Attached Images Attached Images
    Last edited by b25bsaboy; 11-23-2012 at 01:25 PM.
    Rick MacPherson
    Success is Not a Destination, But a Journey.
    Accredited Motorcycle Appraiser
    1968 BSA Starfire, 1976 BMW R75/6, 2009 R1200RT

  6. #21
    Registered User b25bsaboy's Avatar
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    Here is the second picture after I went in and cleaned it very carefully!

    After I took the pictures for the file, I went in with a very soft flux brush and vacuumed the whole area as I am a Felix of sort as I hate things dirty, especially motorcycles. It strange that here is a R12RT that has 114 kilometres on her and after cleaning it looks as good as the day it came of the assembly line. Hummmmm!

    Now to go and sort out the cracked tail light!
    Attached Images Attached Images
    Rick MacPherson
    Success is Not a Destination, But a Journey.
    Accredited Motorcycle Appraiser
    1968 BSA Starfire, 1976 BMW R75/6, 2009 R1200RT

  7. #22
    Debbie's Servant Lee's Avatar
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    Quote Originally Posted by b25bsaboy View Post
    Here is the second picture after I went in and cleaned it very carefully!

    After I took the pictures for the file, I went in with a very soft flux brush and vacuumed the whole area as I am a Felix of sort as I hate things dirty, especially motorcycles. It strange that here is a R12RT that has 114 kilometres on her and after cleaning it looks as good as the day it came of the assembly line. Hummmmm!

    Now to go and sort out the cracked tail light!

    I added a clamp to the flange from BeemerBoneyard to hopefully prevent cracking to this area on our 2011 K1300S's.




    Sometime in 2011 or 2012 BMW has added a metal ring to the flange at the factory.
    The cracking happens to the K bikes and R bikes.

    Here is an updated K bike part from BMW. Notice the metal ring.
    Lee 2011 K1300S
    MOA # 30878
    Past BMW Bikes, 2003 K1200RS, 1991 K75S, 1987 K75T, 1984 R100RT

  8. #23
    rabid reader dbrick's Avatar
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    Quote Originally Posted by b25bsaboy View Post
    Will post another picture after this one, as I haven't figured out how to add several pictures at the same time. Computer illiterate I guess!
    You're not computer illiterate: the forum software only lets users upload one pic per post. However, if you have photos hosted on another server, either your own or on a publicly-visible repository like PhotoBucket, you can have multiple photos appear in one BMWMOA forum post by linking to the photos that are hosted elsewhere.
    David Brick
    Santa Cruz CA
    2007 R1200R

  9. #24
    Registered User b25bsaboy's Avatar
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    I agree with Lee and will be placing an order with the guys at Beemerboneyard later this morning. Guess the Tuperwear will not be going back on right away. Thank heavens it's winter here right now and it is not the best riding weather.

    Ordered the clamp several hours after posting this and feel somewhat better!
    Last edited by b25bsaboy; 11-25-2012 at 01:43 AM.
    Rick MacPherson
    Success is Not a Destination, But a Journey.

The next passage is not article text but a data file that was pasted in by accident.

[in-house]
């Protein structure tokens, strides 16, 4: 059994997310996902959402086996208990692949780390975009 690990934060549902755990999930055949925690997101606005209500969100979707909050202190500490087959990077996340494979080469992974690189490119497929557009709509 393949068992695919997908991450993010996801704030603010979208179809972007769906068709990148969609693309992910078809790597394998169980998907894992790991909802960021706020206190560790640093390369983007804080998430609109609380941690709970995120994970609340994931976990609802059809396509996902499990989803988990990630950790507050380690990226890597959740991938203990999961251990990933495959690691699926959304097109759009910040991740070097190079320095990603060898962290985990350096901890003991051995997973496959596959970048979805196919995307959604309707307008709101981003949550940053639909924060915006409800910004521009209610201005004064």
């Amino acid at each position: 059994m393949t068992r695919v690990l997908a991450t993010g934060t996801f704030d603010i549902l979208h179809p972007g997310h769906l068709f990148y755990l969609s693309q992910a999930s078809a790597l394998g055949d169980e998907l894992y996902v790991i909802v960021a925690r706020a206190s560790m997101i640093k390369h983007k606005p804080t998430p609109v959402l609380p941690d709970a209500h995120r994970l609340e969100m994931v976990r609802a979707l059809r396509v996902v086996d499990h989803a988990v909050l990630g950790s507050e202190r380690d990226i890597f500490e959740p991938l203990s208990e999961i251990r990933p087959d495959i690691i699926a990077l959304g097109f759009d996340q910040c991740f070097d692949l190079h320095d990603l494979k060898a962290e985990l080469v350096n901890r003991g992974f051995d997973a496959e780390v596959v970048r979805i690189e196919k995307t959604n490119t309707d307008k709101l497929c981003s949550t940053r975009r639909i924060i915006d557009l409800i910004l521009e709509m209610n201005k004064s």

Accredited Motorcycle Appraiser
    1968 BSA Starfire, 1976 BMW R75/6, 2009 R1200RT

  10. #25
    Registered User mneblett's Avatar
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    Quote Originally Posted by b25bsaboy View Post
    they both admitted that only the GS seems to an on going problem with the fuel pump flange.
    A number of RT's have seen the same issue; it's not just GSs.
    Mark Neblett
    Fairfax, VA
    #32806

  11. #26
    Riding where it's hot! AZ-J's Avatar
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    It happened on my R1200S, that is NOT an RT or a GS! So it happens on all bikes with this fuel pump design!
    My bike shown here
    Jordan M, MOA #24434
    My Blog

  12. #27
    Debbie's Servant Lee's Avatar
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    Quote Originally Posted by b25bsaboy View Post
    I agree with Lee and will be placing an order with the guys at Beemerboneyard later this morning.
    I also replaced the plastic male half of the quick disconnect with a metal one from BeemerBoneyard.
    Check your ON, I think BeemerBoneyard gives a 10% discount to MOA members.
    Lee 2011 K1300S
    MOA # 30878
    Past BMW Bikes, 2003 K1200RS, 1991 K75S, 1987 K75T, 1984 R100RT

  13. #28
    Benchwrenching PGlaves's Avatar
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    I'm pretty sure that somebody said that they had read on the Internet somewhere that BMW said that their dealers had told them it was because the gas in the United States is different than gas in Europe - less compressible or less resilient or something - which causes the pressure pulses from the pump to overstress the plastic molecules and cause it to shudder and shake and eventually crack.
    Paul Glaves - "Big Bend", Texas U.S.A
    "The greatest challenge to any thinker is stating the problem in a way that will allow a solution." - Bertrand Russell
    http://www.bigbend.net/users/glaves

  14. #29
    sk skmiller47's Avatar
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    Quote Originally Posted by PGlaves View Post
    I'm pretty sure that somebody said that they had read on the Internet somewhere that BMW said that their dealers had told them it was because the gas in the United States is different than gas in Europe - less compressible or less resilient or something - which causes the pressure pulses from the pump to overstress the plastic molecules and cause it to shudder and shake and eventually crack.
    Reminds me that during the mid-nineties seat belt buckle receptacles began to fail on Japanese cars. First it was a trickle then a flood tide. Official Japanese manufacturer's response was that it was an "American" problem. As we (Japanese) all know, "Americans eat too much and too often" in their cars, fouling the buckle assemblies.

    Recall was issued, but not soon. And to be fair to Japanese manufacturers, slow response to product failure is NOT their exclusive domain. It is trans-border. Some never respond.

  15. #30
    Registered User RINTY's Avatar
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    Well, dealing with this will be the first order of business for me: next spring.
    Rinty

    "When you don't know where you're going, any road will get you there."